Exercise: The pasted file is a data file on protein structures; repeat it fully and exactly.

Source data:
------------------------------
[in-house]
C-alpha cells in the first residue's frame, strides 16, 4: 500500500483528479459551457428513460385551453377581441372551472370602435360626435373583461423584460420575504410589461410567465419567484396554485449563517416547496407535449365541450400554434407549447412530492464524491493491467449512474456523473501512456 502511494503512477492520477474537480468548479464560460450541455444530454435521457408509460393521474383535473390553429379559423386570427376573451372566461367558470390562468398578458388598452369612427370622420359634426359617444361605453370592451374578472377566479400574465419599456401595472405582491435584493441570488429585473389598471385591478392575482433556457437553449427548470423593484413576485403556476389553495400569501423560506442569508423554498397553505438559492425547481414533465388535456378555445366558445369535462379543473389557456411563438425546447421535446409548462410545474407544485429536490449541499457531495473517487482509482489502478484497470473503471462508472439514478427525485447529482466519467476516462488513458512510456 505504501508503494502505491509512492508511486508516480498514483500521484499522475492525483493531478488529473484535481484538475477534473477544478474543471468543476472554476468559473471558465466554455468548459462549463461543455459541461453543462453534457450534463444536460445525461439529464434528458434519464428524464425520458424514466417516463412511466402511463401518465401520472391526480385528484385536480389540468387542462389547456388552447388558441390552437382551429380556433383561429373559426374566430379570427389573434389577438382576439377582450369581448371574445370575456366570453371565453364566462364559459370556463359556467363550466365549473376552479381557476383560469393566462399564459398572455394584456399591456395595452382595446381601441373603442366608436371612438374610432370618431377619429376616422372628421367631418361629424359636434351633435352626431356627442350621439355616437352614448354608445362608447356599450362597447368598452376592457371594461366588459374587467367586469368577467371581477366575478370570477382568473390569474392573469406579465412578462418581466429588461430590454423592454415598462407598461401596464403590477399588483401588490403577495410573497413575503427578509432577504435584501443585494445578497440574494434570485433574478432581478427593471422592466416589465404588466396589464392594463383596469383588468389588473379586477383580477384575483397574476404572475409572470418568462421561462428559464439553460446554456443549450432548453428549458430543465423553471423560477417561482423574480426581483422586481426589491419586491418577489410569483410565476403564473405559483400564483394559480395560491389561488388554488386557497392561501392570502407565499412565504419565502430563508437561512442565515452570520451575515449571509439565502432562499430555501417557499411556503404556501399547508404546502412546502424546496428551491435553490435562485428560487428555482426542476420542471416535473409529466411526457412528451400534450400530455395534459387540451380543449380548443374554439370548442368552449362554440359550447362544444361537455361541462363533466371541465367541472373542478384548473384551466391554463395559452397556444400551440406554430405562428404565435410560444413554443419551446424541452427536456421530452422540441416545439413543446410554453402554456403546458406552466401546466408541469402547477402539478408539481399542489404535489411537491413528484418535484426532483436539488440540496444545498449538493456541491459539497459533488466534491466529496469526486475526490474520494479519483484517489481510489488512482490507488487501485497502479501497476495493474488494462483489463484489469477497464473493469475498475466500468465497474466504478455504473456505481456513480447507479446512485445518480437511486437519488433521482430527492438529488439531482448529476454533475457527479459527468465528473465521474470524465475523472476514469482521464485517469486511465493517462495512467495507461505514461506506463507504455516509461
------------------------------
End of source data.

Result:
[in-house]
C-alpha cells in the first residue's frame, strides 16, 4: 500500500483528479459551457428513460385551453377581441372551472370602435360626435373583461423584460420575504410589461410567465419567484396554485449563517416547496407535449365541450400554434407549447412530492464524491493491467449512474456523473501512456 502511494503512477492520477474537480468548479464560460450541455444530454435521457408509460393521474383535473390553429379559423386570427376573451372566461367558470390562468398578458388598452369612427370622420359634426359617444361605453370592451374578472377566479400574465419599456401595472405582491435584493441570488429585473389598471385591478392575482433556457437553449427548470423593484413576485403556476389553495400569501423560506442569508423554498397553505438559492425547481414533465388535456378555445366558445369535462379543473389557456411563438425546447421535446409548462410545474407544485429536490449541499457531495473517487482509482489502478484497470473503471462508472439514478427525485447529482466519467476516462488513458512510456 505504501508503494502505491509512492508511486508516480498514483500521484499522475492525483493531478488529473484535481484538475477534473477544478474543471468543476472554476468559473471558465466554455468548459462549463461543455459541461453543462453534457450534463444536460445525461439529464434528458434519464428524464425520458424514466417516463412511466402511463401518465401520472391526480385528484385536480389540468387542462389547456388552447388558441390552437382551429380556433383561429373559426374566430379570427389573434389577438382576439377582450369581448371574445370575456366570453371565453364566462364559459370556463359556467363550466365549473376552479381557476383560469393566462399564459398572455394584456399591456395595452382595446381601441373603442366608436371612438374610432370618431377619429376616422372628421367631418361629424359636434351633435352626431356627442350621439355616437352614448354608445362608447356599450362597447368598452376592457371594461366588459374587467367586469368577467371581477366575478370570477382568473390569474392573469406579465412578462418581466429588461430590454423592454415598462407598461401596464403590477399588483401588490403577495410573497413575503427578509432577504435584501443585494445578497440574494434570485433574478432581478427593471422592466416589465404588466396589464392594463383596469383588468389588473379586477383580477384575483397574476404572475409572470418568462421561462428559464439553460446554456443549450432548453428549458430543465423553471423560477417561482423574480426581483422586481426589491419586491418577489410569483410565476403564473405559483400564483394559480395560491389561488388554488386557497392561501392570502407565499412565504419565502430563508437561512442565515452570520451575515449571509439565502432562499430555501417557499411556503404556501399547508404546502412546502424546496428551491435553490435562485428560487428555482426542476420542471416535473409529466411526457412528451400534450400530455395534459387540451380543449380548443374554439370548442368552449362554440359550447362544444361537455361541462363533466371541465367541472373542478384548473384551466391554463395559452397556444400551440406554430405562428404565435410560444413554443419551446424541452427536456421530452422540441416545439413543446410554453402554456403546458406552466401546466408541469402547477402539478408539481399542489404535489411537491413528484418535484426532483436539488440540496444545498449538493456541491459539497459533488466534491466529496469526486475526490474520494479519483484517489481510489488512482490507488487501485497502479501497476495493474488494462483489463484489469477497464473493469475498475466500468465497474466504478455504473456505481456513480447507479446512485445518480437511486437519488433521482430527492438529488439531482448529476454533475457527479459527468465528473465521474470524465475523472476514469482521464485517469486511465493517462495512467495507461505514461506506463507504455516509461